When it comes to housing affordability, there's an elephant in the room

Housing affordability the elephant in the room www.wealthandrisk.nz

Any political party is going to support the idea of "housing affordability". Who wouldn't!

The issue with housing affordability is that it relates to property prices. 

Broadly speaking, the way to make housing more affordable is to reduce property prices.

Many voters are property owners. For most of these people, the bulk of their wealth is in property.

To make property housing more affordable, it's necessary to reduce the value of property, which in turn will reduce the wealth of a huge proportion of voters.

It doesn't help that major interest groups (such as banks) are also interested in property maintaining its value, considering it relies on the security of these properties.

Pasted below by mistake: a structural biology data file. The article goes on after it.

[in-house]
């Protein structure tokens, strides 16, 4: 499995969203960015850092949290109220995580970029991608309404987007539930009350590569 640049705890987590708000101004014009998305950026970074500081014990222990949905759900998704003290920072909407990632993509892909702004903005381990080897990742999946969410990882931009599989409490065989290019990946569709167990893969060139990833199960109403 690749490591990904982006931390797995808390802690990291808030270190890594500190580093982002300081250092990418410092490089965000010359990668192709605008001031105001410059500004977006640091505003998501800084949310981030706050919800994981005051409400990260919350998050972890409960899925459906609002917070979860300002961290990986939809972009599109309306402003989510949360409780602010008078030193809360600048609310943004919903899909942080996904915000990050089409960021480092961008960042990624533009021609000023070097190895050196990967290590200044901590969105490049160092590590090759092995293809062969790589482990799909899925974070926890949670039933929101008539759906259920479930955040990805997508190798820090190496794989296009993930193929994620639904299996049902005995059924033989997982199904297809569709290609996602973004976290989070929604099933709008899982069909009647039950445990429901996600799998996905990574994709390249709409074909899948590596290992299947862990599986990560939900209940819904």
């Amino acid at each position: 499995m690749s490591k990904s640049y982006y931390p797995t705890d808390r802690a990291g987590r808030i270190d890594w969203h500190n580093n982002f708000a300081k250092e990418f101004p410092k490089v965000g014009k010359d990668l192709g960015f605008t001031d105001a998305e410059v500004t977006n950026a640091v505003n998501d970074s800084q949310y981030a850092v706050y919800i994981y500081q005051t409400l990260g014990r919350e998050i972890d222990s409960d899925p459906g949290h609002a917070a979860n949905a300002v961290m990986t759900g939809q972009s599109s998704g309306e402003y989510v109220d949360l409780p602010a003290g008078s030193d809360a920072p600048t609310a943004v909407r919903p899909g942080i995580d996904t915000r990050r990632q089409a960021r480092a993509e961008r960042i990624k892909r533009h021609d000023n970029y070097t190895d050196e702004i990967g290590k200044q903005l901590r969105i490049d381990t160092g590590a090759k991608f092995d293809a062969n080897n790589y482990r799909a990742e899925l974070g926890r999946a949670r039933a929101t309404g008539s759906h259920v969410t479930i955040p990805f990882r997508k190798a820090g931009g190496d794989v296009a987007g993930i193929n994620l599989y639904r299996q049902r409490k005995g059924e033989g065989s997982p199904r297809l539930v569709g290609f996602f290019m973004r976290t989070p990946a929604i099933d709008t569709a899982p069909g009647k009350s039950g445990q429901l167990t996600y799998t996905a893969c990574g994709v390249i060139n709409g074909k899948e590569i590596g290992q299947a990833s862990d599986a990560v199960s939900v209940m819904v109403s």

For these reasons, most policies relating to housing affordability are symbolic and ineffectual.

Sonnie Bailey

Sonnie is the founder and principal of Fairhaven Wealth.

Before founding Fairhaven Wealth, Sonnie worked in the legal and financial services industries for over a decade.

Sonnie first became involved with financial advice as a specialist financial services lawyer. For many years, he was an “adviser of advisers”, reviewing thousands of advice files prepared by hundreds of financial advisers, and providing feedback in relation to the quality and appropriateness of advice; industry best practice; risk management; and regulatory compliance. He has published work in industry publications and spoken at various financial advice conferences.

Sonnie has also worked with banks, investment management firms, insurers, and derivatives providers.

Sonnie has worked as a private client lawyer, focusing on succession, estate planning and trusts. He ran his own legal firm in Australia before relocating to New Zealand. He has also acted in independent trustee and company director positions.

Sonnie is passionate about helping people achieve their goals and manage the risks to which they are exposed.

He has written extensively on his blog, New Zealand Wealth and Risk, which can be found at www.wealthandrisk.nz.

Sonnie is married to his wonderful wife Chrissy, and has two young children, Ben and Anna.